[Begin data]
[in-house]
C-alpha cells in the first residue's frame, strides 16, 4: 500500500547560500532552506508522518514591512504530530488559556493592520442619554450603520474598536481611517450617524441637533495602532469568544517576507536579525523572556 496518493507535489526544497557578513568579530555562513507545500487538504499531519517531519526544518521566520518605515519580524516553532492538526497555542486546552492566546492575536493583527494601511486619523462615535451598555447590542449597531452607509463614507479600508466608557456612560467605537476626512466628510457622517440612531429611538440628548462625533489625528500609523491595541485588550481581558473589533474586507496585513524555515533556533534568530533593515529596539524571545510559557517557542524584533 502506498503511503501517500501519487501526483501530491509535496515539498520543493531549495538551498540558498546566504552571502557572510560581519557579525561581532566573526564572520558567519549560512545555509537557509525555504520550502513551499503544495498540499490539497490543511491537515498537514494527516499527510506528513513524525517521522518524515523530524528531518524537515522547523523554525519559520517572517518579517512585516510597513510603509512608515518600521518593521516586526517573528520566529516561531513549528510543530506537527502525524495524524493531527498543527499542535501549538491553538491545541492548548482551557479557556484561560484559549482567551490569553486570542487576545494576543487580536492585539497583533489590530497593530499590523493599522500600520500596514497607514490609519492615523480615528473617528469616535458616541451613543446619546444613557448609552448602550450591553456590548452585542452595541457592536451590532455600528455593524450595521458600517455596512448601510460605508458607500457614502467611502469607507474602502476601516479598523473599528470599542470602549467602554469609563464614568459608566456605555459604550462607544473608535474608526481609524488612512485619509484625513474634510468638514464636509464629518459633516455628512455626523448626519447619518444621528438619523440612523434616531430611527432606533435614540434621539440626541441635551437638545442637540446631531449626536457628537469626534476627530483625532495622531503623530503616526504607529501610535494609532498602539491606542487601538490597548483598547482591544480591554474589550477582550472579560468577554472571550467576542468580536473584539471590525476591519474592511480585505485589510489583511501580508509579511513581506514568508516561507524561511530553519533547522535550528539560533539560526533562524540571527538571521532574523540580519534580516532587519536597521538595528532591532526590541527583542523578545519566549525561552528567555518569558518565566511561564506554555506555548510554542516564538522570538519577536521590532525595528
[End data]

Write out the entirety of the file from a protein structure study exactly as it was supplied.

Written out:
[in-house]
C-alpha cells in the first residue's frame, strides 16, 4: 500500500547560500532552506508522518514591512504530530488559556493592520442619554450603520474598536481611517450617524441637533495602532469568544517576507536579525523572556 496518493507535489526544497557578513568579530555562513507545500487538504499531519517531519526544518521566520518605515519580524516553532492538526497555542486546552492566546492575536493583527494601511486619523462615535451598555447590542449597531452607509463614507479600508466608557456612560467605537476626512466628510457622517440612531429611538440628548462625533489625528500609523491595541485588550481581558473589533474586507496585513524555515533556533534568530533593515529596539524571545510559557517557542524584533 502506498503511503501517500501519487501526483501530491509535496515539498520543493531549495538551498540558498546566504552571502557572510560581519557579525561581532566573526564572520558567519549560512545555509537557509525555504520550502513551499503544495498540499490539497490543511491537515498537514494527516499527510506528513513524525517521522518524515523530524528531518524537515522547523523554525519559520517572517518579517512585516510597513510603509512608515518600521518593521516586526517573528520566529516561531513549528510543530506537527502525524495524524493531527498543527499542535501549538491553538491545541492548548482551557479557556484561560484559549482567551490569553486570542487576545494576543487580536492585539497583533489590530497593530499590523493599522500600520500596514497607514490609519492615523480615528473617528469616535458616541451613543446619546444613557448609552448602550450591553456590548452585542452595541457592536451590532455600528455593524450595521458600517455596512448601510460605508458607500457614502467611502469607507474602502476601516479598523473599528470599542470602549467602554469609563464614568459608566456605555459604550462607544473608535474608526481609524488612512485619509484625513474634510468638514464636509464629518459633516455628512455626523448626519447619518444621528438619523440612523434616531430611527432606533435614540434621539440626541441635551437638545442637540446631531449626536457628537469626534476627530483625532495622531503623530503616526504607529501610535494609532498602539491606542487601538490597548483598547482591544480591554474589550477582550472579560468577554472571550467576542468580536473584539471590525476591519474592511480585505485589510489583511501580508509579511513581506514568508516561507524561511530553519533547522535550528539560533539560526533562524540571527538571521532574523540580519534580516532587519536597521538595528532591532526590541527583542523578545519566549525561552528567555518569558518565566511561564506554555506555548510554542516564538522570538519577536521590532525595528